Monday, September 29, 2008

Think Big

There's this guy from my area that runs a karate school out of his house. A basement dojo, I'm told, can be a rough place to train. At any rate, this particular fellow checks in at 6'8 and weighs 315 pounds. A friend of mine knows him from the old days. "Years ago he came to train with us because he heard good things about Isshinryu, plus he was killing everyone in sparring at his other school."

"Of course you gave him a warm welcome upon his arrival", I said with thinly veiled sarcasm. "Sure", said my friend. "We took him apart his first day there!"

In almost any physical activity, size and strength go a long way. In the martial arts, size and strength are almost met with contempt. That is, martial-art techniques were developed to down any opponent, regardless of size. If you look at most of the founders of Asian martial arts, you'll see that they were small men, typically just over five feet tall. This kind of shortcoming (pun intended) can seem like a liability for anyone who wants to learn the art of self-defense. But a liability - or as we perceive it as such - can be sublimated into a catalyst to accomplish big things. Napoleon complex is a term used to describe people who are physically short and in turn overcompensate for their so-called handicap.

The conventional belief is that the smaller man (less than 5'5) has a chip on his shoulder, but British researchers have revealed something else. In experiments that were conducted, it was found that it's the average-sized guy who is more likely to lose his temper.

"Make yourself larger than your opponent" advises Musashi. Not merely a mental ploy, what this really means is make your spirit larger. Somehow, this manifests into the physical. Good posture is generally equated with an air of confidence and a sense of well being. We've all seen the opposite: those who lack self esteem carry themselves poorly. They look down at the ground, slumped over, almost in an attempt to hide. We are what we think. And as long as we're thinking, says Donald Trump, think big and kick ass!

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Blogger Charles James said...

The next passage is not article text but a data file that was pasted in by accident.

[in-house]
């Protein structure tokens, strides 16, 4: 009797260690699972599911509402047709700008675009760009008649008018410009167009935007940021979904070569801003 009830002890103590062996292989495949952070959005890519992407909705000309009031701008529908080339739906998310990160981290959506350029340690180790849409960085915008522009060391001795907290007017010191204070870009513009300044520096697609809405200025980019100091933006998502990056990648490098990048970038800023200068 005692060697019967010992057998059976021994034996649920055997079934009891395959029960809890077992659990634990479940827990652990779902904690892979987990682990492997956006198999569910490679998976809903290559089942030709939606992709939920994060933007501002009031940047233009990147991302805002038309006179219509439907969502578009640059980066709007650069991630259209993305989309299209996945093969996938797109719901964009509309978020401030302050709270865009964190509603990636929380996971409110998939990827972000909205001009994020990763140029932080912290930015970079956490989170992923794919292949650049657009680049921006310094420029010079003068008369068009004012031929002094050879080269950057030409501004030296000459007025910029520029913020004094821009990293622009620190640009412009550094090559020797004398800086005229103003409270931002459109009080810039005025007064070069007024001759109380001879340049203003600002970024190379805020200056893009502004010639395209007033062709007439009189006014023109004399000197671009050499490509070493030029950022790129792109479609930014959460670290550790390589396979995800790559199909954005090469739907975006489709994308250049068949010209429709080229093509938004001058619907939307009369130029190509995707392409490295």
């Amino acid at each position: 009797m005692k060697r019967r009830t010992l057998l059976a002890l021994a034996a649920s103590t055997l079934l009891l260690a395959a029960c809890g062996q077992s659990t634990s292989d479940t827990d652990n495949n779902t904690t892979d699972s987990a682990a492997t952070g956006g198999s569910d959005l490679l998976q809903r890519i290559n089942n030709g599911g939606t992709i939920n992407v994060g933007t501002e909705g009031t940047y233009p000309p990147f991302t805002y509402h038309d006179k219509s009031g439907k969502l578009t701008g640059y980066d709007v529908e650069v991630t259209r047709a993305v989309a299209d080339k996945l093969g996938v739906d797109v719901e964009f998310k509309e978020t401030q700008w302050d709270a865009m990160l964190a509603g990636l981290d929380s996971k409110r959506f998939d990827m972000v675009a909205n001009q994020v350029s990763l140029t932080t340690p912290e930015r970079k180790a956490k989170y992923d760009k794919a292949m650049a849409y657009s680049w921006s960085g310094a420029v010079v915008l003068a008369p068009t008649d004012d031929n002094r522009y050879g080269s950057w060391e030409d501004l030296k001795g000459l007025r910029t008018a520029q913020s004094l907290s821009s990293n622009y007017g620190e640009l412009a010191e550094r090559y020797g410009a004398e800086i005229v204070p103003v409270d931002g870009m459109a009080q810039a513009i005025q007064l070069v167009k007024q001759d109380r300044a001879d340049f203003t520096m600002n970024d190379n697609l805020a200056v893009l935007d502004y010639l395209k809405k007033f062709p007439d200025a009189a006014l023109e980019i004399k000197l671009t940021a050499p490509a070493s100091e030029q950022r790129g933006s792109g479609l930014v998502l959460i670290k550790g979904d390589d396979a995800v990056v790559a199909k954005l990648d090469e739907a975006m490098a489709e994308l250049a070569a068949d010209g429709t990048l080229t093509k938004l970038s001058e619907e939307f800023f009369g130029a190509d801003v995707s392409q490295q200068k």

Excellent Posting

11:21 AM  
Blogger Blackbeltmama said...

This reminds me of a story that is told about Kyoshi Heilman. She's an 8th degree black belt and was walking on a dark college campus by herself. There were several guys following her and she had the feeling they were going to be trouble. So, she stood up tall (she happens to be rather tiny), faced them, and in her deepest voice asked them what they wanted. They walked away sheepishly.

Kyoshi may be small but she has a kiai alone that could drop a man. You're so right about it not being about size.

9:47 AM  
Blogger Mathieu said...

Nice post.
Are we what we think or do we think what we are? (I won't go there)

The previous post video : OUCH! Plus, the commentary was almost out of this world! "See how the ribs are broken? - very good technique"


hey, a basement dojo is a very fine place to train in! :)

Be well. I'm glad you enjoyed your summer. Time goes by far too fast and it's only speeding up.

10:22 AM  
Blogger John Vesia said...

Thanks Charles!


I was watching Gene Simmons being interviewed last night and when asked for his secret to success he said "You gotta think like a giant!" Apparently this can also work when being followed in a dark place. Thanks for sharing that story.


hey, a basement dojo is a very fine place to train in! :)

Finally some praise for the misunderstood basement dojo!

The previous post video : OUCH! Plus, the commentary was almost out of this world! "See how the ribs are broken? - very good technique"

Yeah, some fine hammerfist work by Royce - but wait - isn't that a karate technique as well? How about that.

11:00 AM  
Blogger Miss Chris said...

Wow. I just realized your back! I missed your posts and am glad you're writing again.

2:47 PM  
Blogger John Vesia said...

: )

Thank you, Miss Chris!

4:22 PM  
Blogger Colin Wee said...

I have typically been the smaller man - the token Asian in the American/Australian dojo, for several years (5'7" or 170cm). There are some disadvantages being shorter, but it is up to the fighter to hone in on his strengths and pit them against the opponent's weaknesses.

With the few rules we have, there are many low to mid height shots that beat the height disadvantage anytime!

No point in going into a conflict with a small mind!

A related post at mokuren dojo -- 'Chaka Zulu Will Kill You'.

Good to see you're back.


7:10 AM  
Blogger John Vesia said...

Thanks Colin.

Supposedly 5'7 is average height worldwide. But every generation gets taller or so it seems. My oldest boy (15) is already passing me - either that or I'm shrinking. Thanks for that link.

10:09 PM  
Anonymous Anonymous said...

that is so true and not just in martial arts its can be implemented in almost any aspect in our life.

3:47 AM  

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